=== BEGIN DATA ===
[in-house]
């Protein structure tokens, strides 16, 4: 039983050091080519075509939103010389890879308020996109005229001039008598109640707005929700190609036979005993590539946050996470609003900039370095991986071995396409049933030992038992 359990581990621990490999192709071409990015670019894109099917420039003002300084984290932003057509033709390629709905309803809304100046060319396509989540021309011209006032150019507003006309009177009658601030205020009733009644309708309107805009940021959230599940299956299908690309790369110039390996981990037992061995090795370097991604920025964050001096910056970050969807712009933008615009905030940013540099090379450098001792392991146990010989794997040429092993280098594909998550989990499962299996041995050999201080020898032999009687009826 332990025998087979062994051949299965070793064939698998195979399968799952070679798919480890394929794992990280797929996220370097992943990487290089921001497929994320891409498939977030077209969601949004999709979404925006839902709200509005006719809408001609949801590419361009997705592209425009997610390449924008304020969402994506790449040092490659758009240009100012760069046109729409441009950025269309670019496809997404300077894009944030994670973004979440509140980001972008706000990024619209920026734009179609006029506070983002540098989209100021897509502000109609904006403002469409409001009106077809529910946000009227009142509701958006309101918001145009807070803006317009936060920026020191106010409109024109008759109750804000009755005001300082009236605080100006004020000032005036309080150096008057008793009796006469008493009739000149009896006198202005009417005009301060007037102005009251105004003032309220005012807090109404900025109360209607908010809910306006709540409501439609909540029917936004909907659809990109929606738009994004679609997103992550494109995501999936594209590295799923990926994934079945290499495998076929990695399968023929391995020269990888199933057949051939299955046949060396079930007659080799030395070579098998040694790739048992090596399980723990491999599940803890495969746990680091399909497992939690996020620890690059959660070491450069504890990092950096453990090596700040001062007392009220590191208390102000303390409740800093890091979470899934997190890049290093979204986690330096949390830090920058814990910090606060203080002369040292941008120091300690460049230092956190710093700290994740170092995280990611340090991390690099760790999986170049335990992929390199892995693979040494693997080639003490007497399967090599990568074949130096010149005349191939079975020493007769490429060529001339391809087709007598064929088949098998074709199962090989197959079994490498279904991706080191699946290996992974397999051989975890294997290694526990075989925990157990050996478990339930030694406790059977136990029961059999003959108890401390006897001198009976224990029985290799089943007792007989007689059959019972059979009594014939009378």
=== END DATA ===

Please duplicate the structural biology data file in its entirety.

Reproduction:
[in-house]
């Protein structure tokens, strides 16, 4: 039983050091080519075509939103010389890879308020996109005229001039008598109640707005929700190609036979005993590539946050996470609003900039370095991986071995396409049933030992038992 359990581990621990490999192709071409990015670019894109099917420039003002300084984290932003057509033709390629709905309803809304100046060319396509989540021309011209006032150019507003006309009177009658601030205020009733009644309708309107805009940021959230599940299956299908690309790369110039390996981990037992061995090795370097991604920025964050001096910056970050969807712009933008615009905030940013540099090379450098001792392991146990010989794997040429092993280098594909998550989990499962299996041995050999201080020898032999009687009826 332990025998087979062994051949299965070793064939698998195979399968799952070679798919480890394929794992990280797929996220370097992943990487290089921001497929994320891409498939977030077209969601949004999709979404925006839902709200509005006719809408001609949801590419361009997705592209425009997610390449924008304020969402994506790449040092490659758009240009100012760069046109729409441009950025269309670019496809997404300077894009944030994670973004979440509140980001972008706000990024619209920026734009179609006029506070983002540098989209100021897509502000109609904006403002469409409001009106077809529910946000009227009142509701958006309101918001145009807070803006317009936060920026020191106010409109024109008759109750804000009755005001300082009236605080100006004020000032005036309080150096008057008793009796006469008493009739000149009896006198202005009417005009301060007037102005009251105004003032309220005012807090109404900025109360209607908010809910306006709540409501439609909540029917936004909907659809990109929606738009994004679609997103992550494109995501999936594209590295799923990926994934079945290499495998076929990695399968023929391995020269990888199933057949051939299955046949060396079930007659080799030395070579098998040694790739048992090596399980723990491999599940803890495969746990680091399909497992939690996020620890690059959660070491450069504890990092950096453990090596700040001062007392009220590191208390102000303390409740800093890091979470899934997190890049290093979204986690330096949390830090920058814990910090606060203080002369040292941008120091300690460049230092956190710093700290994740170092995280990611340090991390690099760790999986170049335990992929390199892995693979040494693997080639003490007497399967090599990568074949130096010149005349191939079975020493007769490429060529001339391809087709007598064929088949098998074709199962090989197959079994490498279904991706080191699946290996992974397999051989975890294997290694526990075989925990157990050996478990339930030694406790059977136990029961059999003959108890401390006897001198009976224990029985290799089943007792007989007689059959019972059979009594014939009378």